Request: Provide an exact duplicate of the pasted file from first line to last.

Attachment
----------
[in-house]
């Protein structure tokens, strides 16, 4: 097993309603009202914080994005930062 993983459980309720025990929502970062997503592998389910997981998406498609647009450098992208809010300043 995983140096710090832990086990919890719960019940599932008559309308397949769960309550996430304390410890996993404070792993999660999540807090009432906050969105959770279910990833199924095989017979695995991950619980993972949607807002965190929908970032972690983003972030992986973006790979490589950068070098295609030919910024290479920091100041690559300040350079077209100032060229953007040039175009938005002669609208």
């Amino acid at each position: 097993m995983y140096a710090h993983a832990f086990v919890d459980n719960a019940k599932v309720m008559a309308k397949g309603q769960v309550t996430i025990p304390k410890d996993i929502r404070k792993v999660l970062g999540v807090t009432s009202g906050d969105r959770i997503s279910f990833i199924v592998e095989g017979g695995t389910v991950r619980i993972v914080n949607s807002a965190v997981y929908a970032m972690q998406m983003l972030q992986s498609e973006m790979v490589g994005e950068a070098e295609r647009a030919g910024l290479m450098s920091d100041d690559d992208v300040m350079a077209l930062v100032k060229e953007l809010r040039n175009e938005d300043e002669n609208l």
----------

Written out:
[in-house]
């Protein structure tokens, strides 16, 4: 097993309603009202914080994005930062 993983459980309720025990929502970062997503592998389910997981998406498609647009450098992208809010300043 995983140096710090832990086990919890719960019940599932008559309308397949769960309550996430304390410890996993404070792993999660999540807090009432906050969105959770279910990833199924095989017979695995991950619980993972949607807002965190929908970032972690983003972030992986973006790979490589950068070098295609030919910024290479920091100041690559300040350079077209100032060229953007040039175009938005002669609208």
């Amino acid at each position: 097993m995983y140096a710090h993983a832990f086990v919890d459980n719960a019940k599932v309720m008559a309308k397949g309603q769960v309550t996430i025990p304390k410890d996993i929502r404070k792993v999660l970062g999540v807090t009432s009202g906050d969105r959770i997503s279910f990833i199924v592998e095989g017979g695995t389910v991950r619980i993972v914080n949607s807002a965190v997981y929908a970032m972690q998406m983003l972030q992986s498609e973006m790979v490589g994005e950068a070098e295609r647009a030919g910024l290479m450098s920091d100041d690559d992208v300040m350079a077209l930062v100032k060229e953007l809010r040039n175009e938005d300043e002669n609208l």